Friends, I’m so excited to announce my forthcoming book, due in October 2016 from Hampton Roads Publishing Company: Christian Mystics: 108 Seers, Saints and Sages. This book is designed to be a companion volume to The Big Book of Christian Mysticism. While that book explained the “what” and “why” of Christian contemplative spirituality, this book covers the “who” — […]
As for you, however, if you do not trust the prophets, and if you suppose both the fire and the men who saw it to be a legend, the Lord Himself shall speak to you, He “who being in the form of God did not count equality with God as an opportunity for gain, but emptied Himself,” the God of compassion who is eager to save man. And the Word Himself now speaks to you plainly, putting to shame your unbelief, yes, I say, the Word of God speaks, having become man, in order such as you may learn from man how it is even possible for man to become a god.
I once heard Richard Rohr tell a charming story of giving a retreat at the Abbey of Gethsemani, where Thomas Merton lived. Rohr was surprised to find that not all the monks particularly cared for Merton. When he asked about this, one of the brothers said, “Merton told us we weren’t contemplatives, we were just introverts!” It’s […]
In October 2012 Rowan Williamson, then the Anglican Archbishop of Canterbury, addressed the Catholic Synod of Bishops in Rome at the invitation of Pope Benedict XVI. It was an historic occasion, as this was the first time an Anglican Archbishop had addressed the Catholic Synod. If it were up to me, this talk would be circulated far and wide, read by all Christians and studied in all seminaries. I think this talk is so important because it addresses the centrality of contemplation in the life of Christian discipleship today. Here’s an example of the wisdom found here:
Contemplation is very far from being just one kind of thing that Christians do: it is the key to prayer, liturgy, art and ethics, the key to the essence of a renewed humanity that is capable of seeing the world and other subjects in the world with freedom – freedom from self-oriented, acquisitive habits and the distorted understanding that comes from them. To put it boldly, contemplation is the only ultimate answer to the unreal and insane world that our financial systems and our advertising culture and our chaotic and unexamined emotions encourage us to inhabit. To learn contemplative practice is to learn what we need so as to live truthfully and honestly and lovingly. It is a deeply revolutionary matter.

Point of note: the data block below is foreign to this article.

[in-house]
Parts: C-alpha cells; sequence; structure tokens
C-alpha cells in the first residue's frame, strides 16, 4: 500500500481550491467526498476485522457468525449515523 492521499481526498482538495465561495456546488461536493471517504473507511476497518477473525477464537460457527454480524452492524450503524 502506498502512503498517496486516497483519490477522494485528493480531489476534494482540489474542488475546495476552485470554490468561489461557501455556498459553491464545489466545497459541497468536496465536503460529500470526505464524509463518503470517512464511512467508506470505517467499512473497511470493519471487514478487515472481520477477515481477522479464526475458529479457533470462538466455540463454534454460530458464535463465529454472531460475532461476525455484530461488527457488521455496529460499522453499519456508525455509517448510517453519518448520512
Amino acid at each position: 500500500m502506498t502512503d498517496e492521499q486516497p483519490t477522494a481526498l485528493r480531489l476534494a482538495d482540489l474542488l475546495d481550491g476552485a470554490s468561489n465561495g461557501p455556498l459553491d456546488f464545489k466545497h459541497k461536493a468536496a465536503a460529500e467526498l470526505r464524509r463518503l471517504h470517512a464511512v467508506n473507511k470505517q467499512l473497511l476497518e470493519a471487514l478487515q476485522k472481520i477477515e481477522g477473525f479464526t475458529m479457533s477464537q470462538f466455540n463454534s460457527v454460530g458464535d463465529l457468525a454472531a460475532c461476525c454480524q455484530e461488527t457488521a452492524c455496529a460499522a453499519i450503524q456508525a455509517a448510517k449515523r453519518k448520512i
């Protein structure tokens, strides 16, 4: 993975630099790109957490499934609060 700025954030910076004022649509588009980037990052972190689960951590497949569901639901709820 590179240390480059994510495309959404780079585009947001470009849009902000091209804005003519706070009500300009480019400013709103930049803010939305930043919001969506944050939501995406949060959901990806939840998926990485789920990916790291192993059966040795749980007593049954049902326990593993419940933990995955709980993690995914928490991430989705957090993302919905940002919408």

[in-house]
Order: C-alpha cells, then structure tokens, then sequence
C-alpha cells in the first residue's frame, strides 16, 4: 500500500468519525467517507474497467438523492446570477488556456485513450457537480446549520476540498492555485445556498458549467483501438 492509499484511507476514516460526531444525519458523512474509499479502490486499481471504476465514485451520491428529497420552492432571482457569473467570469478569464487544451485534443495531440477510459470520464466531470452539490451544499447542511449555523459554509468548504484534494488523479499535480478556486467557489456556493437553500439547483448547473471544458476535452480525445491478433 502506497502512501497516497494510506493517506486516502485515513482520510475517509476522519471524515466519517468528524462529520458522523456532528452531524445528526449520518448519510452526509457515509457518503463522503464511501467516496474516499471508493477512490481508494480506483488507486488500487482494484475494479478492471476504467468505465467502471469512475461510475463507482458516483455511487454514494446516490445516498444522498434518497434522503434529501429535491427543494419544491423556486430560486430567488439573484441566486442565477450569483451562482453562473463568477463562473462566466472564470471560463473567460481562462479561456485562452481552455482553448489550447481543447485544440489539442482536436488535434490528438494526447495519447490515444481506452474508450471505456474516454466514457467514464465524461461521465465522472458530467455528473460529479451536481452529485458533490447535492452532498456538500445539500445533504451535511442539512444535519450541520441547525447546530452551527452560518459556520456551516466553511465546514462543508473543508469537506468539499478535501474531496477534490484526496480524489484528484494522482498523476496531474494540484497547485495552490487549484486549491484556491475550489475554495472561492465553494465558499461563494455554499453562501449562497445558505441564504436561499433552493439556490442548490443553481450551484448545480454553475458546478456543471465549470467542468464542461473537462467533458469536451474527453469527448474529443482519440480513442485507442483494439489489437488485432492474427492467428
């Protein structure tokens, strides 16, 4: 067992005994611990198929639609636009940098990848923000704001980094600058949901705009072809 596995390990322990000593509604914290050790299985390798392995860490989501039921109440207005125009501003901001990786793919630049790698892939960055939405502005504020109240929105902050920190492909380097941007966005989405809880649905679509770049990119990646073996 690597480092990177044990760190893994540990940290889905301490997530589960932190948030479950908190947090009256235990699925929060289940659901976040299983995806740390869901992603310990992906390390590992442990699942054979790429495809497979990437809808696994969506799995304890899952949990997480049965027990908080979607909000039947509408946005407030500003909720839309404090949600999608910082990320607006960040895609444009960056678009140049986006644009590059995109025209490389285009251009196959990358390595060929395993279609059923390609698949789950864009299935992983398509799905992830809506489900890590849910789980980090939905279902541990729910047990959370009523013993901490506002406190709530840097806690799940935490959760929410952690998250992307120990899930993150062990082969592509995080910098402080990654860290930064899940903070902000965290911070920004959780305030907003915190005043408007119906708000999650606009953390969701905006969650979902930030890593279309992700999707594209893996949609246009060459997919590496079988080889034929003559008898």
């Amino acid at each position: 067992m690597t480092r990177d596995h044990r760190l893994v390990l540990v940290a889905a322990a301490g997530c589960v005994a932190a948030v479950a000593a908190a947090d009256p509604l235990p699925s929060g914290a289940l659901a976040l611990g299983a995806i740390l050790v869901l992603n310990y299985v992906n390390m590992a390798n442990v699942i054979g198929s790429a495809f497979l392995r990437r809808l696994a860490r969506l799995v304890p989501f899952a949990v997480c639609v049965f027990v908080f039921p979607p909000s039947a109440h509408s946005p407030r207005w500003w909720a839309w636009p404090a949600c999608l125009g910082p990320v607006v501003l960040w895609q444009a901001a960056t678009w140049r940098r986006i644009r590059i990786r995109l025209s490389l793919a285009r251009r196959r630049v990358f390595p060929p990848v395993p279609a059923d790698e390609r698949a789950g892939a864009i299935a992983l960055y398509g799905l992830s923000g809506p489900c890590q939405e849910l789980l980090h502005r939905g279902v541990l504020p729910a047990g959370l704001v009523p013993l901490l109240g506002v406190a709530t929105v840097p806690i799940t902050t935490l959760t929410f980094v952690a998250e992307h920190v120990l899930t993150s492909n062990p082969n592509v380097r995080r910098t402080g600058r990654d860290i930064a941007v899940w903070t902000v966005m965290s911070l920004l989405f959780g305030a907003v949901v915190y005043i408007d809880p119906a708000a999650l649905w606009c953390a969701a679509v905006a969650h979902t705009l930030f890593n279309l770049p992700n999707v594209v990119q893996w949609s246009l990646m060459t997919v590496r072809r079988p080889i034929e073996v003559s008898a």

To read about the address, including a complete transcript of the entire address, follow this link: www.rowanwilliams.archbishopofcanterbury.org/articles.php/2645/archbishops-address-to-the-synod-of-bishops-in-rome
Silent prayer — contemplative prayer, what the Catholic Catechism calls “wordless prayer in which mind and heart focus on God’s greatness and goodness in affective, loving adoration” — is an important element of a mature Christian spirituality. The Bible instructs us to “be still and know… God” (Psalm 46:10), and even promises us that “silence […]
Okay: to summarize… Spirituality: the process of being in relationship with God. Belief and Wonder: the mental and emotional qualities of being open to the possibility of Divine presence in our lives. Culture, Ikons, Teachings/Tradition/Scripture: the stuff in our lives that carry the news of God to us; the evidence we have of God’s presence […]